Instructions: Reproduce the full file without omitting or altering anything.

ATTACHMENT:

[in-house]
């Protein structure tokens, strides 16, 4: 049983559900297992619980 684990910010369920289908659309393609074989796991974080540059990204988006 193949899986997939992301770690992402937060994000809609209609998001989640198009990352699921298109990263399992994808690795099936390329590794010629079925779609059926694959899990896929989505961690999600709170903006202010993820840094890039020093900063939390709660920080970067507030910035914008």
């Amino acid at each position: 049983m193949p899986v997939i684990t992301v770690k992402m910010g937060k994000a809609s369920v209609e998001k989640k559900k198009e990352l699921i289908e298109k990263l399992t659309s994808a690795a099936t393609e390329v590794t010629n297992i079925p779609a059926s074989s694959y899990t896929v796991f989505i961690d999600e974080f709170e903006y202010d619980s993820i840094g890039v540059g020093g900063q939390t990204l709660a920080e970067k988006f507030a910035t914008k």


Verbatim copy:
[in-house]
């Protein structure tokens, strides 16, 4: 049983559900297992619980 684990910010369920289908659309393609074989796991974080540059990204988006 193949899986997939992301770690992402937060994000809609209609998001989640198009990352699921298109990263399992994808690795099936390329590794010629079925779609059926694959899990896929989505961690999600709170903006202010993820840094890039020093900063939390709660920080970067507030910035914008």
């Amino acid at each position: 049983m193949p899986v997939i684990t992301v770690k992402m910010g937060k994000a809609s369920v209609e998001k989640k559900k198009e990352l699921i289908e298109k990263l399992t659309s994808a690795a099936t393609e390329v590794t010629n297992i079925p779609a059926s074989s694959y899990t896929v796991f989505i961690d999600e974080f709170e903006y202010d619980s993820i840094g890039v540059g020093g900063q939390t990204l709660a920080e970067k988006f507030a910035t914008k």